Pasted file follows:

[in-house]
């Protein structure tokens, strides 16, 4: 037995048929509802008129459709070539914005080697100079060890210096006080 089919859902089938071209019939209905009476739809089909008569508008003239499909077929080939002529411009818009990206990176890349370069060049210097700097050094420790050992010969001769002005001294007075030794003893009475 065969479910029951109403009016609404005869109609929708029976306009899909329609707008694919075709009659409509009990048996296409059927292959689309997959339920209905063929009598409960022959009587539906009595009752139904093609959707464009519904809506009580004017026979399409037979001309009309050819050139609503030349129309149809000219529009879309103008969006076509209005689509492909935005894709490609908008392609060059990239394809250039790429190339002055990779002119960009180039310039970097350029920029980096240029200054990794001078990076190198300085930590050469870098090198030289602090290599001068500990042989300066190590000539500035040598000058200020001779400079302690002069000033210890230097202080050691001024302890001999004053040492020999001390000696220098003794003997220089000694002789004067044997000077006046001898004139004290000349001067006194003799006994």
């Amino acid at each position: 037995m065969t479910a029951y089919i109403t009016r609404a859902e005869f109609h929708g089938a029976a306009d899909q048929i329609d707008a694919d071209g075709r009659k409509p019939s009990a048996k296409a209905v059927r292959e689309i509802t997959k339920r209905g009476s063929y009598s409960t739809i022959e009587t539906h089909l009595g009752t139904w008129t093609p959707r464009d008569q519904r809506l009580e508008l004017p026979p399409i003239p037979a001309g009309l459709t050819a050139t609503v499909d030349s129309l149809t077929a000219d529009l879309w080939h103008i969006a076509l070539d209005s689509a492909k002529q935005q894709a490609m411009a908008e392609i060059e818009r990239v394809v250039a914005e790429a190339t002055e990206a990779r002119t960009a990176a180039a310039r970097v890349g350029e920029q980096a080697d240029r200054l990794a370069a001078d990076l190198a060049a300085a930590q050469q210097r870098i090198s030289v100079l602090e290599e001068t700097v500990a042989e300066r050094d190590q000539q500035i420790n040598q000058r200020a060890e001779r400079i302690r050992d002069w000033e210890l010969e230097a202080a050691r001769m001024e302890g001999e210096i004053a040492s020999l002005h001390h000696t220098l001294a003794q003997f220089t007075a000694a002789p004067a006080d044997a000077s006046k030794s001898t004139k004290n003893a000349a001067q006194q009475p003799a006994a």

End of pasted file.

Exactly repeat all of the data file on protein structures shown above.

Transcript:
[in-house]
């Protein structure tokens, strides 16, 4: 037995048929509802008129459709070539914005080697100079060890210096006080 089919859902089938071209019939209905009476739809089909008569508008003239499909077929080939002529411009818009990206990176890349370069060049210097700097050094420790050992010969001769002005001294007075030794003893009475 065969479910029951109403009016609404005869109609929708029976306009899909329609707008694919075709009659409509009990048996296409059927292959689309997959339920209905063929009598409960022959009587539906009595009752139904093609959707464009519904809506009580004017026979399409037979001309009309050819050139609503030349129309149809000219529009879309103008969006076509209005689509492909935005894709490609908008392609060059990239394809250039790429190339002055990779002119960009180039310039970097350029920029980096240029200054990794001078990076190198300085930590050469870098090198030289602090290599001068500990042989300066190590000539500035040598000058200020001779400079302690002069000033210890230097202080050691001024302890001999004053040492020999001390000696220098003794003997220089000694002789004067044997000077006046001898004139004290000349001067006194003799006994």
């Amino acid at each position: 037995m065969t479910a029951y089919i109403t009016r609404a859902e005869f109609h929708g089938a029976a306009d899909q048929i329609d707008a694919d071209g075709r009659k409509p019939s009990a048996k296409a209905v059927r292959e689309i509802t997959k339920r209905g009476s063929y009598s409960t739809i022959e009587t539906h089909l009595g009752t139904w008129t093609p959707r464009d008569q519904r809506l009580e508008l004017p026979p399409i003239p037979a001309g009309l459709t050819a050139t609503v499909d030349s129309l149809t077929a000219d529009l879309w080939h103008i969006a076509l070539d209005s689509a492909k002529q935005q894709a490609m411009a908008e392609i060059e818009r990239v394809v250039a914005e790429a190339t002055e990206a990779r002119t960009a990176a180039a310039r970097v890349g350029e920029q980096a080697d240029r200054l990794a370069a001078d990076l190198a060049a300085a930590q050469q210097r870098i090198s030289v100079l602090e290599e001068t700097v500990a042989e300066r050094d190590q000539q500035i420790n040598q000058r200020a060890e001779r400079i302690r050992d002069w000033e210890l010969e230097a202080a050691r001769m001024e302890g001999e210096i004053a040492s020999l002005h001390h000696t220098l001294a003794q003997f220089t007075a000694a002789p004067a006080d044997a000077s006046k030794s001898t004139k004290n003893a000349a001067q006194q009475p003799a006994a």